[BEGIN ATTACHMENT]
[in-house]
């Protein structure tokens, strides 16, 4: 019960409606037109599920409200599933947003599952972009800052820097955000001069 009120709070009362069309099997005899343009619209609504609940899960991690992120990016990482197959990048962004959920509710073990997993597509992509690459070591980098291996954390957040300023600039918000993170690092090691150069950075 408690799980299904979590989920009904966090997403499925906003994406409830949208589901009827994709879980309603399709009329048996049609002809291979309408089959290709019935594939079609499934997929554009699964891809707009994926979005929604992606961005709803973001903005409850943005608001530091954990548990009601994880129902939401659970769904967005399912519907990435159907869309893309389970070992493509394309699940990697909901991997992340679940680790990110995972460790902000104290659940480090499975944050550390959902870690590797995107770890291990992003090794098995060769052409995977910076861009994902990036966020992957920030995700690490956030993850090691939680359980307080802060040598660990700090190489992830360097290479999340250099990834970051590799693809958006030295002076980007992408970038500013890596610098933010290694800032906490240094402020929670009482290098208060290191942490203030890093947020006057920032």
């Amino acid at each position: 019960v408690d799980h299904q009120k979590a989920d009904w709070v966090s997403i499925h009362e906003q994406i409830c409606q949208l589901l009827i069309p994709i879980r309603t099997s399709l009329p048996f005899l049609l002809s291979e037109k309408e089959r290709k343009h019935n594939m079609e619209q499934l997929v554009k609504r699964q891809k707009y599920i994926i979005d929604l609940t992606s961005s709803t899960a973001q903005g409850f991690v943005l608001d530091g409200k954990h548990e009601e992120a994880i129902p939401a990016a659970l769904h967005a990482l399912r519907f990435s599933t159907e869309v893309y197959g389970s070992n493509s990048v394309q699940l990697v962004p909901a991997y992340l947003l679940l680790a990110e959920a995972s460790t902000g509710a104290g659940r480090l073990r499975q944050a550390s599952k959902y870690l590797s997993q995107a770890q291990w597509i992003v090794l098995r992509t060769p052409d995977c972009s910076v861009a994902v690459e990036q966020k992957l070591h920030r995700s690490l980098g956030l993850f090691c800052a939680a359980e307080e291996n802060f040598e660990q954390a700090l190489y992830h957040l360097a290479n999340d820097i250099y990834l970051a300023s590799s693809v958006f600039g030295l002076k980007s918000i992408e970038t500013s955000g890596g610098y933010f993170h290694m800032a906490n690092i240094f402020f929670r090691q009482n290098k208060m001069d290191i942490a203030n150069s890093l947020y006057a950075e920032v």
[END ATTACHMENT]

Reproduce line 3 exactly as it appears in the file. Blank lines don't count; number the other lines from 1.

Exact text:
């Amino acid at each position: 019960v408690d799980h299904q009120k979590a989920d009904w709070v966090s997403i499925h009362e906003q994406i409830c409606q949208l589901l009827i069309p994709i879980r309603t099997s399709l009329p048996f005899l049609l002809s291979e037109k309408e089959r290709k343009h019935n594939m079609e619209q499934l997929v554009k609504r699964q891809k707009y599920i994926i979005d929604l609940t992606s961005s709803t899960a973001q903005g409850f991690v943005l608001d530091g409200k954990h548990e009601e992120a994880i129902p939401a990016a659970l769904h967005a990482l399912r519907f990435s599933t159907e869309v893309y197959g389970s070992n493509s990048v394309q699940l990697v962004p909901a991997y992340l947003l679940l680790a990110e959920a995972s460790t902000g509710a104290g659940r480090l073990r499975q944050a550390s599952k959902y870690l590797s997993q995107a770890q291990w597509i992003v090794l098995r992509t060769p052409d995977c972009s910076v861009a994902v690459e990036q966020k992957l070591h920030r995700s690490l980098g956030l993850f090691c800052a939680a359980e307080e291996n802060f040598e660990q954390a700090l190489y992830h957040l360097a290479n999340d820097i250099y990834l970051a300023s590799s693809v958006f600039g030295l002076k980007s918000i992408e970038t500013s955000g890596g610098y933010f993170h290694m800032a906490n690092i240094f402020f929670r090691q009482n290098k208060m001069d290191i942490a203030n150069s890093l947020y006057a950075e920032v």